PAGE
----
Robert Pattinson (Neil) finally returned to the mainstream after a long hiatus from his “Twilight” days. He’s established a solid career in independent films and really showed what he’s capable of in “Tenet.” Washington and Pattinson proved a great 1-2 punch that makes me even more excited for “The Batman.”

With Hans Zimmer working on “Dune,” Nolan turned to Ludwig Goransson, who won an Oscar for his “Blank Panther” score. He stepped in with a phenomenal score that rivals even the great Zimmer. From the first scene, I was sold on what Goransson was giving me.

The plot and writing are great. The problem is, they are too great. Let me explain. “Inception” is Nolan’s best movie and the idea of inception is very complex. However, it uses about 45 minutes to an hour to explain what inception is. Then, the mission begins. We know what’s happening. “Tenet” will absolutely be compared to “Inception.” While that’s a high bar, it’s absolutely fair. “Tenet” jumps into the action and never lets up. While I understand that is what the movie was trying to accomplish and part of what made the film so great, the rapid pace takes away from the audience’s understanding of what is happening.

As the film goes on, the characters explain bits and pieces of the concept of inversion. While the characters are giving the audience new information, the score is also still blaring. So on top of the rapid conversations about complex information, I couldn’t hear all of what was being said. I was playing catchup for a lot of the film until halfway through I had a decent understanding of what was going on. As I was trying to figure out what was going on, my brain was also trying to process why things were moving forward and backward simultaneously. I understood it, but visually my brain was confused. Frankly, my head hurt during the film.

I fully admit that Nolan’s brain is obviously on another level than mine, but that means it’s also his job to bring it down to my level. He doesn’t have to dumb it down, but it would have helped had he slowed down the film a bit in the beginning and taken time to explain what was happening. While I appreciate that Nolan respects his audience’s intelligence, some of this film went over my head. That’s no nitpick. That’s a flaw. But make no mistake about it, this movie rocks.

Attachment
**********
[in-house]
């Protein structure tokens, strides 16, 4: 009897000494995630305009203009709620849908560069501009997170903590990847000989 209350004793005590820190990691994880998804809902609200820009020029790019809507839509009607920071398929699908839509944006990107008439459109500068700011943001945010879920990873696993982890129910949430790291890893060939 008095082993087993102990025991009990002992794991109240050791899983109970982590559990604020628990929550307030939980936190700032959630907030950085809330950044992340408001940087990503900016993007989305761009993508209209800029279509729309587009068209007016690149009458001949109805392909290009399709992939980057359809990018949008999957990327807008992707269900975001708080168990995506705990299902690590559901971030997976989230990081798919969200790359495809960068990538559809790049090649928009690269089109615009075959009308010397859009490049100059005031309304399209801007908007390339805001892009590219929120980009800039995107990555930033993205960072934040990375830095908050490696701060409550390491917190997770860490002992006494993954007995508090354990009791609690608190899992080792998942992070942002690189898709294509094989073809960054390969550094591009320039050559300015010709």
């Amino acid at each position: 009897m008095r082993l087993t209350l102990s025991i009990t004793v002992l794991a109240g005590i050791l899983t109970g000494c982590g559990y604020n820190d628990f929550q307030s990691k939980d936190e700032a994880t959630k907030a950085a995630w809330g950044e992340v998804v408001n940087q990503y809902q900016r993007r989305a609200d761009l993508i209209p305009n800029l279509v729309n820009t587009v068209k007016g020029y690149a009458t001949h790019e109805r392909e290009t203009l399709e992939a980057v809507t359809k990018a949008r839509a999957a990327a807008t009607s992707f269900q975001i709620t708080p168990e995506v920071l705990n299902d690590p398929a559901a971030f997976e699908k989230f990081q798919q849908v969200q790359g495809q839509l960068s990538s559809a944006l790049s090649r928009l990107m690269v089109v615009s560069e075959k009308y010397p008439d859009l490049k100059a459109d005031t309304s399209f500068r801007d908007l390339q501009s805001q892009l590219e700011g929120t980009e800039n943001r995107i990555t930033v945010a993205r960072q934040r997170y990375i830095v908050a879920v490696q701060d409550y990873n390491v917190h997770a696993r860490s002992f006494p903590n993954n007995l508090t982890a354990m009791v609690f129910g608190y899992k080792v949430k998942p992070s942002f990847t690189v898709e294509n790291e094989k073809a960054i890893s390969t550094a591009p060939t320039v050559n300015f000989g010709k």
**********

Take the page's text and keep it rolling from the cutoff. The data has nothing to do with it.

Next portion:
“Tenet” combines some of Nolan’s best work including “Inception,” “Memento” and “Interstellar” as he continues to explore the concept of time. While the film doesn’t rise to the level of “Inception,” “Tenet” no doubt gave us some of the best filmmaking and best scenes we will see all year. Everything in this film is nothing short of outstanding, except for its inability to properly explain the concept of inversion.

This is really hard for me to score because I adore Nolan and I’ll see this movie at least 20 more times when it comes out on Blu-Ray. I will figure out inversion and pick up something new with every rewatch that will only elevate the film’s quality. That puts it at a 4.5 for me. However, it’s tough to tell the average movie-goer to see “Tenet.” It’s impossible to fully consume in one viewing, even though the acting, directing, score and visual effects are unreal.

Nolan fans will love this film. I am a Nolan fan and I can’t push this down to a 4 when it’s better than that. At the same time, Nolan isn’t for everyone. Although my experience was incredible, I wasn’t blinded to the film’s flaws, which should bother most people who venture out to their locals theaters.

4.5 out of 5 stars